Yesterday, a telecommuter...today a sculptor. And so life goes on. Fifty-four years of age and prematurely forced out to pasture, retired, downsized...or so they think. Little did that once mighty corporation I used to work for know that I had the proverbial Ace-up-my-sleeve, cocked and loaded and ready to launch into orbit at the drop of a rabbit in the hat. How could they have ever known they were dealing with a latent closet sculptor...and a damn good one at that. I've had almost two decades training in this life skill of working with my bare hands to transform the raw into the finished...the unadorned into the magnificent...the humble into the great...the meek to the mighty. My sole medium, why the Styrofoam cup, of course. What else could it have been?
This sculpting started innocently enough. Pulling little pieces off a used cup with my thumb and forefinger at a meeting at which I was bored to tears. Piece by piece, discarding the refuse back into the very vessel which I was disassembling. A very familiar scenario, no? I've seen many others doing it o'er the years. Hey, wait...I have small, razor sharp jackknife in my pocket ...why not get a little bit creative. ''The vorpal blade went snicker-snack.'' ...1982, Styrogami was born. Why didn't I stop right then and there when I started? I don't know. I do know however that I sculpted a second cup shortly after at another meeting. The early ''finished'' pieces, though rudimentary, were cutesy and kind of fun, and besides, I knew I could quit at any time.
By the fall of 1984 I was in over my head. I was no longer just discarding the creations immediately after their completion. I was giving them to fellow earthlings as a gesture of friendship and good will. This didn't last too long before the hoarding commenced. There was an inventory of perhaps a hundred or so to maintain now and I'm not really sure when the lacquer and enamel finishes started, maybe '87 or '88. It had to have been after the protective undercoating was researched and developed. I know it was after the discovery that I could completely eliminate adhesives and work solely with friction and paint as the bonding agents. The added hand detailing in oils and markers certainly didn't hurt their appearance at all. My workshop was starting to look more like a studio. This was getting serious.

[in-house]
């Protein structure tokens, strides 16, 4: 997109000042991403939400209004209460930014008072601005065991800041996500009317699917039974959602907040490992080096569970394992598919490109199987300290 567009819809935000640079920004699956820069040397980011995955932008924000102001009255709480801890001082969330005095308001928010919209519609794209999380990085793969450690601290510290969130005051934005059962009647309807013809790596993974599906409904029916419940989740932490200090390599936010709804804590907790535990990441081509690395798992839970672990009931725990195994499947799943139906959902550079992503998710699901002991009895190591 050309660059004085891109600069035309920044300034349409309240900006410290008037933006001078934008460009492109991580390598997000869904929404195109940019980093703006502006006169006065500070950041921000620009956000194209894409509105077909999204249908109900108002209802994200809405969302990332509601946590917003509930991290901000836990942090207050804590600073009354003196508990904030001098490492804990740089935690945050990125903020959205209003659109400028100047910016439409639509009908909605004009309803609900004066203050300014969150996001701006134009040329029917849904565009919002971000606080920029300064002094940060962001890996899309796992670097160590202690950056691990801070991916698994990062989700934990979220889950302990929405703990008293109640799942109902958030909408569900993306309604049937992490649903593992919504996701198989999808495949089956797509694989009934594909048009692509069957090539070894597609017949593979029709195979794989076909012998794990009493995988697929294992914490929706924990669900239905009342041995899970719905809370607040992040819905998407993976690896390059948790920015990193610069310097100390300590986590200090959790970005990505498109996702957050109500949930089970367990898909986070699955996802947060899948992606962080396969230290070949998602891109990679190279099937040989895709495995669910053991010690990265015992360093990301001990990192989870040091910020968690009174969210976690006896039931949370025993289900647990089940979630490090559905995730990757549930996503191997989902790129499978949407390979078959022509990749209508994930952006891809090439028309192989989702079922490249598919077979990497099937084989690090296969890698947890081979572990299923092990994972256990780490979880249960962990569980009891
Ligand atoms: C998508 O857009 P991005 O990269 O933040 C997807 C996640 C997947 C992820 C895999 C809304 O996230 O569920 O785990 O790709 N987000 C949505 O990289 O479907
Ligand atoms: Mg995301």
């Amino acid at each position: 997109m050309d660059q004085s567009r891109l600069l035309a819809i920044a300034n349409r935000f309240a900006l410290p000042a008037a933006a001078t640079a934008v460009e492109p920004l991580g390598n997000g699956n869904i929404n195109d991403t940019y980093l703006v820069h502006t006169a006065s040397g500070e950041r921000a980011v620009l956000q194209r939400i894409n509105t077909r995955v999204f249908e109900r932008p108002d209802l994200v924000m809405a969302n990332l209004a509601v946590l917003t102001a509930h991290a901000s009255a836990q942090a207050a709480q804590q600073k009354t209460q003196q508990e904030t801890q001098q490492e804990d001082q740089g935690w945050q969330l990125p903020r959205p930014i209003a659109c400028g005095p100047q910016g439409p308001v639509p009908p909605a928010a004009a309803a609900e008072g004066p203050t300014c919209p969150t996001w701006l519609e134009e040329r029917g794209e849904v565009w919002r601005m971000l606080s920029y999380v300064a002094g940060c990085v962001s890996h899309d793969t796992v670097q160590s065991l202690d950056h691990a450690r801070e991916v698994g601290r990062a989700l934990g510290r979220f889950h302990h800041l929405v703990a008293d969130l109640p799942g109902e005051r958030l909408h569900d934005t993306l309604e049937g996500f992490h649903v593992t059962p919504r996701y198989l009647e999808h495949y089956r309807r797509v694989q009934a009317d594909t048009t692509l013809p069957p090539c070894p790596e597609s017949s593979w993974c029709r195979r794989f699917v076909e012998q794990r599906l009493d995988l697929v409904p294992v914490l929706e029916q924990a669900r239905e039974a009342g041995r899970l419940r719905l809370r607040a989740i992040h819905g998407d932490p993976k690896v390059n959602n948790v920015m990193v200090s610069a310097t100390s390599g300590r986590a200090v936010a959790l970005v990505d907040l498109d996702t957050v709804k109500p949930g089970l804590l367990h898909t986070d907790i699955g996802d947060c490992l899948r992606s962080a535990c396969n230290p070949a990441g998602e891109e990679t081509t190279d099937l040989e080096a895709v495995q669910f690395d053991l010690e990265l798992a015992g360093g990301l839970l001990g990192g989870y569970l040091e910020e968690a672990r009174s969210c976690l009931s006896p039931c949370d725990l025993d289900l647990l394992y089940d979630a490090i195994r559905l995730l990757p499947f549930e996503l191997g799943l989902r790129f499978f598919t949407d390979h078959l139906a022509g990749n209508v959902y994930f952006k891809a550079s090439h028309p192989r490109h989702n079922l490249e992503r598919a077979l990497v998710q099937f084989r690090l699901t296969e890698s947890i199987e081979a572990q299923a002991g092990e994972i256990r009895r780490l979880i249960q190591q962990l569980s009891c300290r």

1996. It was time to move. My family bought a home in Freeport, Maine. It meant relocating. It meant that the 500 pieces would had to be handled by movers. Like eggs, they were. Fragile as newborn babes. The big decision of whether they would stay or go was looking me square in the eye. Turmoil. Stress. Anxiety. Torment. Angst. Indecision. Storage space. In exasperation I scream, ''Get out the big boxes, Honey...they're coming with us!'' Hello new home, goodbye new garage (I have to put them someplace). These whimsies are being born at the rate of about two per week now...I tell myself I will quit when I start seeing repeats. Well, this hasn't happened yet and it doesn't look like it's ever going to.
A little over a year ago, in the spring of 2000, I took my stuff to the mean streets and offered it up for consideration. A nice little juried exhibit here, a gallery showing there...it started to add up in a demure sort of way. Nothing grandeur. Subtle. I still had my day job.
But now, here I sit, perched on that precipice. Needing a new living and trying to decide whether or not to choose art. I mean, Styrofoam after all. As a columnist once wrote about this artform: ''...clever and technically adept, but is it Art''? I secretly can't stand Styrofoam and ''throwaway'' philosophy that it represents. It is all but banned in my hometown. Restaurants in town can't use it and I don't know if there is a place around that sells it. I guess I've learned to work with the enemy. My meager efforts over the last many years have taken at least a thousand of them out of landfills and turned them into an everlasting thing of beauty.
As for my status as a telecommuter...
I do still work from home, but it's so nice to have the ability to leave my office once in a while now.